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God Things

Have you ever heard the expression, “It’s a God thing,” or, “It must have been a God thing.” I haven’t heard it too often, but I’m pretty sure the expression is meant to describe a coincidence or apparent accident that obviously had spiritual influence. Like, maybe you are a young lady thinking that you might want to become a nun, but you don’t know where to start looking. Then the next day, you meet a nun through a mutual friend. That’s a God thing.

I think “God things” happen all the time, but we sometimes are too busy or blinded by our petty needs to notice. Or, maybe we don’t recognize a spiritually influenced event in our lives as positive.

I was remembering that post I wrote almost exactly one year ago about how much of an awful year we had from 2012 to 2013, and I was thinking that our life right now looks a lot like it did then. I admit, I have been feeling a little sorry for myself. It is true that no one is trying to kill us because we are Christian, we are not being forced to leave our home secretly in the middle of the night, and our neighborhood streets are not a battle ground. But, we did have a major car repair, AND a bill from the funeral home that we may not be able to pay until I sell my guitar and some jewelry, AND a refrigerator that seems to be thinking about kicking the bucket. We did lose our infant six months ago, AND we just had a miscarriage AND I have a mole that resembles, in appearance and description, a malignant melanoma, AND the dermatologists who accept my insurance are scheduling new patients into January. That all seems like a lot to bear, but at least no one is trying to kill us, right? Look on the bright side, Judy.

Maybe these hardships are “God things.”…

But on a more positive note, I’ll tell you a story that is definitely a God thing. We have an extra bedroom which we have been hoping to furnish as a guest room since we moved in, but a guest bed seems to always be at the bottom of the list these days. Then on Sunday at church, our priest announced a need for some families to host Ukrainian war victims who are coming to area for medical treatment. They will have surgeries or doctors appointments, and they will need somewhere to stay while they are receiving treatment and recovering. Jeremy and I offered to host someone. We don’t know for sure if we will have a guest, but if our hospitality is needed, the notice will be brief. When we came home from church I started looking at Craigslist for a bed to buy. On Sunday evening, Jeremy and went for a walk and the house five doors down had put a wooden bedstead on the curb with their trash cans. It looked totally usable, if a little scratched and dusty, so we took it! We couldn’t tell if it was full size or queen size just by looking, so when we set it up on Monday we measured it: queen size. Well, that’s a bit more expensive to buy a mattress…but then I remembered! The last time I had visited my neighbor I had noticed they had a queen size mattress and box spring propped against the wall because they recently bought a new bed. I sent a message, “can I buy your old mattress?” They said, if we can move the mattress out of their house, we can have it for free! And not only that, they needed that mattress out of the house by this morning (Tuesday) to make way for some home renovations.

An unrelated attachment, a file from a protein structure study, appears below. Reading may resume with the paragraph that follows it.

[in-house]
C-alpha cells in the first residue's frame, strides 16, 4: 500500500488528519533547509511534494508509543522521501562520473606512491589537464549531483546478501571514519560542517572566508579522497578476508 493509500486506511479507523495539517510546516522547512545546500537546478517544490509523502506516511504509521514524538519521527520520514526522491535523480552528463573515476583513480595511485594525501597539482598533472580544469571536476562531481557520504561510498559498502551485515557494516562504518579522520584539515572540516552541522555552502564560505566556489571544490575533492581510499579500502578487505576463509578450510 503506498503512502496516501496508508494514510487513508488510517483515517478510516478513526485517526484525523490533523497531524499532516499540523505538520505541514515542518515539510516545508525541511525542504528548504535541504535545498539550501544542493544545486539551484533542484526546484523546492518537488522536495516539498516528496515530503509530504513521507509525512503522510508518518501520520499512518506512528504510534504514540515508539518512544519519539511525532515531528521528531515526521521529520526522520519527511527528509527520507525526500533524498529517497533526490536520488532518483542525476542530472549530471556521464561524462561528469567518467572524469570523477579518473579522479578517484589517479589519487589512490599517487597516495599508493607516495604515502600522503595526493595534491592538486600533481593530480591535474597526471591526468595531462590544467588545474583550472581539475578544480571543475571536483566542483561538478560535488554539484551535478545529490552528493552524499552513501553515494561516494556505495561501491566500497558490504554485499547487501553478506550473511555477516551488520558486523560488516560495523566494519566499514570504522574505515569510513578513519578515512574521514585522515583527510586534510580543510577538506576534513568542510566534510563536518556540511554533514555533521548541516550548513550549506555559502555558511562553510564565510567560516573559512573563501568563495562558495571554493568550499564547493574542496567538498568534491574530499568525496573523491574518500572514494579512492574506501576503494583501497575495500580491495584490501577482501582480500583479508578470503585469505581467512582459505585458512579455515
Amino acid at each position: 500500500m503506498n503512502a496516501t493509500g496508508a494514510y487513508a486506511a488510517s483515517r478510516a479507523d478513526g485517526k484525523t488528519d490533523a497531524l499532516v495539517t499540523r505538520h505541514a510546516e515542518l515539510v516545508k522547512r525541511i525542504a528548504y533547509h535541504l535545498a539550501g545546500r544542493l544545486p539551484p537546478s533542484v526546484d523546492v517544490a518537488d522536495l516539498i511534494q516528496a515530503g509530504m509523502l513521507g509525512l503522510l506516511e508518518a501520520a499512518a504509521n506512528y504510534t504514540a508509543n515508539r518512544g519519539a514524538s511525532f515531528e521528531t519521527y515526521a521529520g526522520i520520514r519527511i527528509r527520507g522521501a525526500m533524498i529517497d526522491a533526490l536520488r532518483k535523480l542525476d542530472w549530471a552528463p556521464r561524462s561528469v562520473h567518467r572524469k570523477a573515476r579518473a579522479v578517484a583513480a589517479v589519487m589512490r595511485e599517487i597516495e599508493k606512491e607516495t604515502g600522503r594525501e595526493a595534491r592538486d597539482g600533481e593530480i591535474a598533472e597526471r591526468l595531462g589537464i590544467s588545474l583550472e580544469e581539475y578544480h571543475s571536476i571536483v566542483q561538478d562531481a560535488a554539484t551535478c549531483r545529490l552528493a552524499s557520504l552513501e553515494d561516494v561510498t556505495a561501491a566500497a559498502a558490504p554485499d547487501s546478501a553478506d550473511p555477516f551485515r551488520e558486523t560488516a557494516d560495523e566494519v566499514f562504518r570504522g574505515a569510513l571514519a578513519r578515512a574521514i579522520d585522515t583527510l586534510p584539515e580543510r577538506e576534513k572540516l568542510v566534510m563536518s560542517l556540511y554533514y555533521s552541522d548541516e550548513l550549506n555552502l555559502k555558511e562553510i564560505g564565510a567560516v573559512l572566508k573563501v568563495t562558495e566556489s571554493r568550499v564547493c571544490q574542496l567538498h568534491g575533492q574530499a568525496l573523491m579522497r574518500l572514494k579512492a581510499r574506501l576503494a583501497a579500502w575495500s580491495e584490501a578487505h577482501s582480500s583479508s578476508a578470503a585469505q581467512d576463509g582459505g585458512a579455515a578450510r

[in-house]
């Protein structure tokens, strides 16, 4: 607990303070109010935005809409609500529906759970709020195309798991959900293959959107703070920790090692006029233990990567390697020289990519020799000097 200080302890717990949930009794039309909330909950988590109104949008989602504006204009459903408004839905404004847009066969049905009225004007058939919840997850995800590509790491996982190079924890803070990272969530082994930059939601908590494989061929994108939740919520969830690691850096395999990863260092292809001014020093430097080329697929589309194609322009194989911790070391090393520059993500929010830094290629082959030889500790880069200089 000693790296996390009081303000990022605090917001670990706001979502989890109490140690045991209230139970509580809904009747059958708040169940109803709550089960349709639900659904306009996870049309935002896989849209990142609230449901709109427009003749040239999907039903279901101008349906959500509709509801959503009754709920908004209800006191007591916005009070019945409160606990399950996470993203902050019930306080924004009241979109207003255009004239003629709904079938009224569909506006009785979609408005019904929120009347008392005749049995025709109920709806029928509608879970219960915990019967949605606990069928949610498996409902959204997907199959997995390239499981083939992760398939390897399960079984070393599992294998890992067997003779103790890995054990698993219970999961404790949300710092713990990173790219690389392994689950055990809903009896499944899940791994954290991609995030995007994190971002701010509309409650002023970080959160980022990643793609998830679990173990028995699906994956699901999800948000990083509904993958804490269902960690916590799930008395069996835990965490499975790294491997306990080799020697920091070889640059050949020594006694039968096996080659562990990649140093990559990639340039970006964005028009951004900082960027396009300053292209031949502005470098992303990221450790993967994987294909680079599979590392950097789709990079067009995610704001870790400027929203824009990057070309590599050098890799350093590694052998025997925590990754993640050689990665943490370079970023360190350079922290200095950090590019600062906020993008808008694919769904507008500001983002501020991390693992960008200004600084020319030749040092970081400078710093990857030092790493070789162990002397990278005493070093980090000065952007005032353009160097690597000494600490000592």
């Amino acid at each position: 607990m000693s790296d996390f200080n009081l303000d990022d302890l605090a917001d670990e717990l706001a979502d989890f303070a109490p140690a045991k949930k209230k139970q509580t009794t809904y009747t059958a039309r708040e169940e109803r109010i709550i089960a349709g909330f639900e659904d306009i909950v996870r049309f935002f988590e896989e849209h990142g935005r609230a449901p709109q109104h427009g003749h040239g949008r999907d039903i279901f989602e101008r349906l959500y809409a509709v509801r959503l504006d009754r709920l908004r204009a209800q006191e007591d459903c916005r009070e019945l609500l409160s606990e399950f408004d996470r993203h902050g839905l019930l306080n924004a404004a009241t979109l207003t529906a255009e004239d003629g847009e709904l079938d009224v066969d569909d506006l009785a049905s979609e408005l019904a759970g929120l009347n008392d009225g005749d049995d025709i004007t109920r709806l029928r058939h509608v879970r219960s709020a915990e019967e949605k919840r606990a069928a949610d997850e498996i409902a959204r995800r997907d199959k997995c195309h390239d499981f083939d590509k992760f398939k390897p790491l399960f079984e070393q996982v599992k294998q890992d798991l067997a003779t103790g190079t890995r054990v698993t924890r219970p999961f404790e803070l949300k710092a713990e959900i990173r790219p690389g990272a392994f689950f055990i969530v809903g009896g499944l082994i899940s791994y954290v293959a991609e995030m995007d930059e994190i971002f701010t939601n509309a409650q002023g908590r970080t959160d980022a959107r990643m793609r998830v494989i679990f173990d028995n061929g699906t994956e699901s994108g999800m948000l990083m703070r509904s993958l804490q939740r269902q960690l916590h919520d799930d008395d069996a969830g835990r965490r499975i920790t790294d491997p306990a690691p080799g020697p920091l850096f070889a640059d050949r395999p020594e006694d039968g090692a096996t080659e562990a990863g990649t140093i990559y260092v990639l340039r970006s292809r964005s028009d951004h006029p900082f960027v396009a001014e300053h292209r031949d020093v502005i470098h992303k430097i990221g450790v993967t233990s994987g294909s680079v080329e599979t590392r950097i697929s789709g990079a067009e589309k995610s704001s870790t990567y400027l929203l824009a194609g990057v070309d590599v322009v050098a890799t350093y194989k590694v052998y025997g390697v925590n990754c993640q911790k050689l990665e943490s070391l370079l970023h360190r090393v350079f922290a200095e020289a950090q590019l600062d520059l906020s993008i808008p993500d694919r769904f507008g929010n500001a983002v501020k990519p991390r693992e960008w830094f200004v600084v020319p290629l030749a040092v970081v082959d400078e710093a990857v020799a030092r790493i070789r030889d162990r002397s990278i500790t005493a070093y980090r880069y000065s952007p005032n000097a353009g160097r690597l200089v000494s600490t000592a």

So now we have a bed in our guest room that just needs a few slats to finish assembly, and we can host a Ukrainian refugee. That is totally a God thing.

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Baby Alice

Next week we were going to happily announce that a new baby Schwager is on the way. Instead, today I announce with sadness that our new baby Schwager has miscarried. We have named her Alice. She was very, very little when she died, so we decided to endow her with a female name since her actual gender was unknown. Alice is a family name on my father’s side, and I have always thought it was a very pretty name. Perfect for our new little baby saint.

We are very sad to lose yet another child; just to recap our baby survival rate right now is 25 percent. I don’t really want to be that family who is such an example, bearing trials with such grace. I don’t want to need all this grace we get from having three little baby saints in heaven praying for our particular needs and intentions. Why do we have to be purified so thoroughly here on earth? I would be happy to do it in purgatory if it meant I could keep my babies.

Since I have now had two miscarriages, my doctors and I will do some investigation to see if there is something medical that is causing me to lose pregnancies. On the one hand, I hope there is a medical reason, because it might be treatable and then I can have a successful pregnancy with a healthy baby. On the other hand, a medical reason for repeated miscarriages can potentially be serious. I don’t really want to come away from this investigation with a newly diagnosed disease.

So while we continue grieving our children, and investigating medical possibilities, we rely on their prayers.

Baby Joseph Mary, pray for us. Baby Agnes, pray for us. Baby Alice, pray for us.

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Follow Up: Masters Degree

I wanted to clarify from my post the other day.